Fellow Involvement in Primary Total Knee Arthroplasty: Is There an “August Effect?”
J Knee Surg DOI: 10.1055/s-0040-1713113The purpose of this study is to determine if a fellow's involvement, as well as duration of a fellow's training, impacts complications, outcomes, and survivorship in primary total knee arthroplasty (TKA). A retrospective review identified 2,790 consecutive patients (3,530 knees) who underwent primary TKA between 2003 and 2008. A 2-year minimum follow-up was available on 2,785 knees (2,195 patients). Operative data, clinical outcomes, complications, and survivorship were compared between cases with and without a fellow involved as well as comparing cases in the first quarter (Q1) of the academic year to the last three quarters (Q2–4). Mean follow-up was 9.7 years. Fellows were involved in 1,434 (41%) surgeries. Fellow cases had significantly longer tourniquet times (59.5 vs. 49 minutes, p
Authors: Gu Y, Yao Q, Xu Y, Zhang H, Wei P, Wang L Abstract BACKGROUND This was a prospective comparative study of mixed reality (MR) technology assisted lumbar pedicle screws placement and traditional lumbar pedicle screws placement. MATERIAL AND METHODS Fifty cases of lumbar pedicle screws placement were randomly divided into 2 groups: 25 cases with MR technology in group A, and 25 cases without MR technology in group B. All patients had their scores on the Oswestry disability index (ODI) of low back pain and the visual analog scale (VAS) of the affected lower limb recorded at pre-operation. Blood loss, operative...
Conclusions. The use of the extension device for manual height adjustment of the hospital bed developed from this study helps to prevent LBP among healthcare workers across settings. PMID: 32646297 [PubMed - as supplied by publisher]
Publication date: Available online 10 July 2020Source: Journal of PhysiotherapyAuthor(s): Stephanie Reischl, Joy C MacDermid
Publication date: Available online 10 July 2020Source: Journal of PhysiotherapyAuthor(s): Sanaa A Alsubheen, Joy C MacDermid
Publication date: Available online 10 July 2020Source: Journal of PhysiotherapyAuthor(s): Ronaldo Fernando de Oliveira, Leonardo Oliveira Pena Costa, Leonardo Penteado Nascimento, Lívia Leticia Rissato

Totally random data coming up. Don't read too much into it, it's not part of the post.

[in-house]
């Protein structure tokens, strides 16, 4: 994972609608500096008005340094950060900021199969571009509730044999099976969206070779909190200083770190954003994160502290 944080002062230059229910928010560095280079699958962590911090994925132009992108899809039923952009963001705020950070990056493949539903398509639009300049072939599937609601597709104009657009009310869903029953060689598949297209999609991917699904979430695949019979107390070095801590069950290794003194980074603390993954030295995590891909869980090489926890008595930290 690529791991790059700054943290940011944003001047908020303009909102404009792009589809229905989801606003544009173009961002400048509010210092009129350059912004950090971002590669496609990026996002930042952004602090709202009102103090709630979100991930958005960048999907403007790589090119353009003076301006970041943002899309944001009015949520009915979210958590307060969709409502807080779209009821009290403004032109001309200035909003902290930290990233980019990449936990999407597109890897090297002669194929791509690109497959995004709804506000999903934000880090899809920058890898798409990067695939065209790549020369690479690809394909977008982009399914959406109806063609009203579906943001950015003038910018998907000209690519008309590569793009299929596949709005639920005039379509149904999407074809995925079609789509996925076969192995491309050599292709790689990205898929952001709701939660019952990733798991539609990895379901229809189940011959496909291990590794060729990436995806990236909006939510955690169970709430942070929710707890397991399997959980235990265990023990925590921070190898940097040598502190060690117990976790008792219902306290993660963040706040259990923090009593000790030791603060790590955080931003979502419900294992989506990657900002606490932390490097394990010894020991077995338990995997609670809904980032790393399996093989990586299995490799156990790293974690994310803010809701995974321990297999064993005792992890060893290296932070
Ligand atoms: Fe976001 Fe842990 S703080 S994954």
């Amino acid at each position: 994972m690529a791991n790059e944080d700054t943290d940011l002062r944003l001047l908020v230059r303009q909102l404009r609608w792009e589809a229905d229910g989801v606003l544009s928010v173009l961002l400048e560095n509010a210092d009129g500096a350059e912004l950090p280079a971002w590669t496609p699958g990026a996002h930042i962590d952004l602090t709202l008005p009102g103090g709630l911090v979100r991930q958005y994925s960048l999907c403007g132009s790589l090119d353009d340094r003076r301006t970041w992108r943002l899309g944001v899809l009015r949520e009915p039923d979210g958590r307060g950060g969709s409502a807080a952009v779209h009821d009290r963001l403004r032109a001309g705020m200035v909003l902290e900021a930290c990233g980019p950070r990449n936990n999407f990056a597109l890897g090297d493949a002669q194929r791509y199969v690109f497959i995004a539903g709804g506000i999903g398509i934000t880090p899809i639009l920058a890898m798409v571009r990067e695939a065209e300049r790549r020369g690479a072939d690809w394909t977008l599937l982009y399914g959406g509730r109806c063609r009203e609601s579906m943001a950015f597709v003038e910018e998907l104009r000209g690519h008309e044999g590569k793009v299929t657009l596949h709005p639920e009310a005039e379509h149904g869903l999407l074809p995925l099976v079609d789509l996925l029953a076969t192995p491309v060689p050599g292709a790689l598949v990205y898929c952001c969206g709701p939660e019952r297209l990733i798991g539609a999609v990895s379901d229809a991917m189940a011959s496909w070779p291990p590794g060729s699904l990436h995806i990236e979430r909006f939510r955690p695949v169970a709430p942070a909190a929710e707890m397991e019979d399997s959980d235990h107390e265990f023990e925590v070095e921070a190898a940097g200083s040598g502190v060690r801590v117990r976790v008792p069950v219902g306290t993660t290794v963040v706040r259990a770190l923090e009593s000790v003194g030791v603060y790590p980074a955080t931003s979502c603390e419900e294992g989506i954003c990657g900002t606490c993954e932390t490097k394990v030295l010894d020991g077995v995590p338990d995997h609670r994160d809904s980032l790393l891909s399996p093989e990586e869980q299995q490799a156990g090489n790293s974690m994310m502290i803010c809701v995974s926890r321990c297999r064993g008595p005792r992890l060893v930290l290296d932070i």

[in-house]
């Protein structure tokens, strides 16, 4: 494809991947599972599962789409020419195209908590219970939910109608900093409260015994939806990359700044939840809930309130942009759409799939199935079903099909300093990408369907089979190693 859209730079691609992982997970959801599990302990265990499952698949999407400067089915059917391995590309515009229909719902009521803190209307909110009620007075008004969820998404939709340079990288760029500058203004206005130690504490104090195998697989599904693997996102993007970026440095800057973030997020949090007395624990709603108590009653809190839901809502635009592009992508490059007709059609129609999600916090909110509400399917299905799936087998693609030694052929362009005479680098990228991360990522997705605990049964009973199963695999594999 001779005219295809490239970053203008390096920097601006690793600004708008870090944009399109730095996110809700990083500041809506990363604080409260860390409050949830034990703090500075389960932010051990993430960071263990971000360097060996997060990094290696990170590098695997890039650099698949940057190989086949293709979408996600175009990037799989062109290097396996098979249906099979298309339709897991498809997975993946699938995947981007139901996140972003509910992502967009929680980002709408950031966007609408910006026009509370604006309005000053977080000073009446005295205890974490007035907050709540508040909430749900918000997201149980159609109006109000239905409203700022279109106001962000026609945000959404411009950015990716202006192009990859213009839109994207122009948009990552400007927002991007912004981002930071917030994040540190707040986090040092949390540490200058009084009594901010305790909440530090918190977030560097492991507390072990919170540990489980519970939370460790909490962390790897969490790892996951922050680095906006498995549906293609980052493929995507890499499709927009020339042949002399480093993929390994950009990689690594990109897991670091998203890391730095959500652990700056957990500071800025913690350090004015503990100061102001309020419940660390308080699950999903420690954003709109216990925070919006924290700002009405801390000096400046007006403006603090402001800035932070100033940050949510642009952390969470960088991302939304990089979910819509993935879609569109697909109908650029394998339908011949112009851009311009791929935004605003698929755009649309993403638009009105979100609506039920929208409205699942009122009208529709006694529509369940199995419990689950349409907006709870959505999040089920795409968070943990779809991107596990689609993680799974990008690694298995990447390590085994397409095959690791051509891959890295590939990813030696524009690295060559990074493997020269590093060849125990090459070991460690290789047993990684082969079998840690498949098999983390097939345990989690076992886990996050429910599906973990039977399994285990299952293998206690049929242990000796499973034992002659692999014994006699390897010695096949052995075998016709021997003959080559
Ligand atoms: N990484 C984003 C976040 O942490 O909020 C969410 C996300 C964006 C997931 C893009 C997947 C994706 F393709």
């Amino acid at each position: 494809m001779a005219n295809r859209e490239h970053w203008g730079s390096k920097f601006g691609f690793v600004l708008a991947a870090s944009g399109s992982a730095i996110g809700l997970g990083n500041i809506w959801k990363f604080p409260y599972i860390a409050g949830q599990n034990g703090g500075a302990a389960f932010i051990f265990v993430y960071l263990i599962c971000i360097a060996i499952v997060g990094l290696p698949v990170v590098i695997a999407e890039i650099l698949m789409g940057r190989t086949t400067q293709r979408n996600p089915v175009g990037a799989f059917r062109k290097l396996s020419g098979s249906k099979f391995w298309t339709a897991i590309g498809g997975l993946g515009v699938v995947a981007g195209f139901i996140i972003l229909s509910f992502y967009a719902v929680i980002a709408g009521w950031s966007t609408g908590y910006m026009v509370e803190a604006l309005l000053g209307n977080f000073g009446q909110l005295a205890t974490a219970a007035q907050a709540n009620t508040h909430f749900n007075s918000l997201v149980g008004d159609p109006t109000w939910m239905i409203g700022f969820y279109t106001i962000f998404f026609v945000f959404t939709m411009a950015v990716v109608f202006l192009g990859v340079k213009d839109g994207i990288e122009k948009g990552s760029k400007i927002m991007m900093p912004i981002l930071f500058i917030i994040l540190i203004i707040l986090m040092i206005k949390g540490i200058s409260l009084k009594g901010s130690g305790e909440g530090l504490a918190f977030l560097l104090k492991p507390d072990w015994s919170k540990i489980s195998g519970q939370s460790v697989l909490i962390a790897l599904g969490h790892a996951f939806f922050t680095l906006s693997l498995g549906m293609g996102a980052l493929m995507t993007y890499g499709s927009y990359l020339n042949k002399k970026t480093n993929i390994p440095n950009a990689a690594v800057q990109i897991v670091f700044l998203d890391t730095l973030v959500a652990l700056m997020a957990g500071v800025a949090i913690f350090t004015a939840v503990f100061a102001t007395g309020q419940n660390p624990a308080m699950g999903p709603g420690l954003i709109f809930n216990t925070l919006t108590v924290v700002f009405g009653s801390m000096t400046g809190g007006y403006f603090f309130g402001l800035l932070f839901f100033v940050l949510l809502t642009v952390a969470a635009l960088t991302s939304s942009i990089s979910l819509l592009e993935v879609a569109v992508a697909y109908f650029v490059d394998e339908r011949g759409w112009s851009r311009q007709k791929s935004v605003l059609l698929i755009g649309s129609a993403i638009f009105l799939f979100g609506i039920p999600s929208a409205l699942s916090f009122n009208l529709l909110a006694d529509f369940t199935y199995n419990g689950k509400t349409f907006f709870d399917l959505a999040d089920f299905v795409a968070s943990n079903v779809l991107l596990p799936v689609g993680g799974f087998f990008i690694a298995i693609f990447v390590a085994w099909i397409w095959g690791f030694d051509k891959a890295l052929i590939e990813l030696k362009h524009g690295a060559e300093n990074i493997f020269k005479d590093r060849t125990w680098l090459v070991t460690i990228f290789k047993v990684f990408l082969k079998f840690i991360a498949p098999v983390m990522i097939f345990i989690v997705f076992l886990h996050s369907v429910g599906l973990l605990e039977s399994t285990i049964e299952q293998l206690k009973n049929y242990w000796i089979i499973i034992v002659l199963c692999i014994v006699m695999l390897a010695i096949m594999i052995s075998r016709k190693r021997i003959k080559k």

Publication date: Available online 10 July 2020Source: Journal of PhysiotherapyAuthor(s): Stephanie Reischl, Armaghan Dabbagh, Joy C MacDermid
Publication date: Available online 10 July 2020Source: Journal of PhysiotherapyAuthor(s): Michael A Wewege, Matthew D Jones, James H McAuley
We present a case of chronic non-communicating hydrocephalus (NCH) in a US military recruit. Non-communicating hydrocephalus is a pathologic obstruction of cerebrospinal fluid (CSF) resulting in enlargement of the ventricles and elevated intracranial pressure. The patient is an 18-year-old male recruit who was evaluated in the Naval Medical Center emergency room for left hip pain and incidentally was found to have profound ventriculomegaly on head imaging. The diagnosis and evaluation of hydrocephalus is greatly dependent on clinical history and supported by radiographic imaging. Based on these factors, one can determine i...
ConclusionsAs ovarian edema is a rare entity, due to lack of clinical suspicion it is often overdiagnosed as a malignant tumor leading to radical surgery with subsequent loss of hormonal function and early infertility. A high degree of clinical suspicion during the intraoperative period is helpful for diagnosis to avoid unnecessary oophorectomy and infertility.
Do not Rx oral steroids for back pain.